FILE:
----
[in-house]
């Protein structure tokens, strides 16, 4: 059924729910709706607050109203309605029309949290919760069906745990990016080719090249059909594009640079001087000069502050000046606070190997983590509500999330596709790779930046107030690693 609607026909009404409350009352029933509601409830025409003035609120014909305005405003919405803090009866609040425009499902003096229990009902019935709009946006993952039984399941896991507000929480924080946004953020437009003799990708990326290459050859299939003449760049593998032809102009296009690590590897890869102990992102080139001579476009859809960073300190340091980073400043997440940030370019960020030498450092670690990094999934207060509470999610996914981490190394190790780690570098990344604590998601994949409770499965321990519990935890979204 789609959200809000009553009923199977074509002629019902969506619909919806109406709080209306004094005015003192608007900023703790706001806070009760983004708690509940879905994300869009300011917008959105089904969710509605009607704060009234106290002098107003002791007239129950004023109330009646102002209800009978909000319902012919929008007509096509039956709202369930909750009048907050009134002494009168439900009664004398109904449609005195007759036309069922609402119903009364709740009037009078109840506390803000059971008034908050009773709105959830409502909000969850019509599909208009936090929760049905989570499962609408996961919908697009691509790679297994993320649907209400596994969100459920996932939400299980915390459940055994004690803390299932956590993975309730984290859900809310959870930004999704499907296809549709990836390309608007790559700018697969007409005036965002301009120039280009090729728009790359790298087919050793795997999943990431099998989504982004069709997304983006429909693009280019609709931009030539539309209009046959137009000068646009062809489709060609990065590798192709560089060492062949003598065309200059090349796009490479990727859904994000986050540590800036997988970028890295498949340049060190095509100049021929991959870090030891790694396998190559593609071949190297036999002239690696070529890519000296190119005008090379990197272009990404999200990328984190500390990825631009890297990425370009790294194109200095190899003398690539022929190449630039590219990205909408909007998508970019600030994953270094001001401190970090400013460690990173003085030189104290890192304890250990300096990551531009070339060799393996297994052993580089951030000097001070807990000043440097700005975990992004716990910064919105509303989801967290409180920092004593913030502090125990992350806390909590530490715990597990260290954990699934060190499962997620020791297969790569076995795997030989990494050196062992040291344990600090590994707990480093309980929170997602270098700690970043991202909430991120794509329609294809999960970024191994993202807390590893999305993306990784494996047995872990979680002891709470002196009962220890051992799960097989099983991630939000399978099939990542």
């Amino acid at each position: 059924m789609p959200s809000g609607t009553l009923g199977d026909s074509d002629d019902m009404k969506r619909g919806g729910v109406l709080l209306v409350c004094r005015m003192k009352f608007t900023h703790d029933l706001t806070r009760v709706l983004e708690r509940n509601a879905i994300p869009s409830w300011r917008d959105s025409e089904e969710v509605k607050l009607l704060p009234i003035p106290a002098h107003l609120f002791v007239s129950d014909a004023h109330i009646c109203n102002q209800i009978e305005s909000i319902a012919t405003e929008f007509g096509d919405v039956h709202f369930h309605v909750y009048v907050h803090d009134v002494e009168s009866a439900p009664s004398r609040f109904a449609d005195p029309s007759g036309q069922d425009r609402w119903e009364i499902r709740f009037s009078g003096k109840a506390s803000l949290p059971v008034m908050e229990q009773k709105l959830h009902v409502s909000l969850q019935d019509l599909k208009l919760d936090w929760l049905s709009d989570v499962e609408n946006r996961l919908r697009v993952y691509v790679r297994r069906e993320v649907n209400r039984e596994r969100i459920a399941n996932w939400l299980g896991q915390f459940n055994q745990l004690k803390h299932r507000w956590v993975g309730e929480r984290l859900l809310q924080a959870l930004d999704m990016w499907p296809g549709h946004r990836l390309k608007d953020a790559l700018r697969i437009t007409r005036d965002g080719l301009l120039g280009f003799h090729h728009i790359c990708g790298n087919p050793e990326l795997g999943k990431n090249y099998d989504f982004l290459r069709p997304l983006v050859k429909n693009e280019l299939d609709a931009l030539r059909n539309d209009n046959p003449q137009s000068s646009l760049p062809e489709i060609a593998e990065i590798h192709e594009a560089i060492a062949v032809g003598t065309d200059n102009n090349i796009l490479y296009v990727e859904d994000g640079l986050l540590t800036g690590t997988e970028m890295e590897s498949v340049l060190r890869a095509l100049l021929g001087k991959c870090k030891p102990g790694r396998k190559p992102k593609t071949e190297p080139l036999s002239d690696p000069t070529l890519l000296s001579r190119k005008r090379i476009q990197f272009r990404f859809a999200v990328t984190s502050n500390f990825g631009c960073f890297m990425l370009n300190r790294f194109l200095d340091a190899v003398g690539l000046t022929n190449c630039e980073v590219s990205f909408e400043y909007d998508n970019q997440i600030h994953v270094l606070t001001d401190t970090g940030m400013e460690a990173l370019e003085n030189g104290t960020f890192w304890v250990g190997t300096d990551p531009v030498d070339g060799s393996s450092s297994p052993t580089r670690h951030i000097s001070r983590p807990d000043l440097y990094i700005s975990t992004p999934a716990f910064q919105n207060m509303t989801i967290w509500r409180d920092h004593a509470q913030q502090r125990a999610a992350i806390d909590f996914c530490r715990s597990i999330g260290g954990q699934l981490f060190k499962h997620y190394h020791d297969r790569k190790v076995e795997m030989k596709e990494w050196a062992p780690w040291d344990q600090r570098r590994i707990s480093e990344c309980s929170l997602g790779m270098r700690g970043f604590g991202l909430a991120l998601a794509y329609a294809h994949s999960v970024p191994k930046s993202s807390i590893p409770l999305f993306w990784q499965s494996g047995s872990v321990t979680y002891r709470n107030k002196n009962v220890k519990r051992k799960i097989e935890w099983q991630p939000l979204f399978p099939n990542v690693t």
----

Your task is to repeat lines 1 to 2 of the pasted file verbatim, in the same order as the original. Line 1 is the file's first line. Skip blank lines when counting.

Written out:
[in-house]
């Protein structure tokens, strides 16, 4: 059924729910709706607050109203309605029309949290919760069906745990990016080719090249059909594009640079001087000069502050000046606070190997983590509500999330596709790779930046107030690693 609607026909009404409350009352029933509601409830025409003035609120014909305005405003919405803090009866609040425009499902003096229990009902019935709009946006993952039984399941896991507000929480924080946004953020437009003799990708990326290459050859299939003449760049593998032809102009296009690590590897890869102990992102080139001579476009859809960073300190340091980073400043997440940030370019960020030498450092670690990094999934207060509470999610996914981490190394190790780690570098990344604590998601994949409770499965321990519990935890979204 789609959200809000009553009923199977074509002629019902969506619909919806109406709080209306004094005015003192608007900023703790706001806070009760983004708690509940879905994300869009300011917008959105089904969710509605009607704060009234106290002098107003002791007239129950004023109330009646102002209800009978909000319902012919929008007509096509039956709202369930909750009048907050009134002494009168439900009664004398109904449609005195007759036309069922609402119903009364709740009037009078109840506390803000059971008034908050009773709105959830409502909000969850019509599909208009936090929760049905989570499962609408996961919908697009691509790679297994993320649907209400596994969100459920996932939400299980915390459940055994004690803390299932956590993975309730984290859900809310959870930004999704499907296809549709990836390309608007790559700018697969007409005036965002301009120039280009090729728009790359790298087919050793795997999943990431099998989504982004069709997304983006429909693009280019609709931009030539539309209009046959137009000068646009062809489709060609990065590798192709560089060492062949003598065309200059090349796009490479990727859904994000986050540590800036997988970028890295498949340049060190095509100049021929991959870090030891790694396998190559593609071949190297036999002239690696070529890519000296190119005008090379990197272009990404999200990328984190500390990825631009890297990425370009790294194109200095190899003398690539022929190449630039590219990205909408909007998508970019600030994953270094001001401190970090400013460690990173003085030189104290890192304890250990300096990551531009070339060799393996297994052993580089951030000097001070807990000043440097700005975990992004716990910064919105509303989801967290409180920092004593913030502090125990992350806390909590530490715990597990260290954990699934060190499962997620020791297969790569076995795997030989990494050196062992040291344990600090590994707990480093309980929170997602270098700690970043991202909430991120794509329609294809999960970024191994993202807390590893999305993306990784494996047995872990979680002891709470002196009962220890051992799960097989099983991630939000399978099939990542």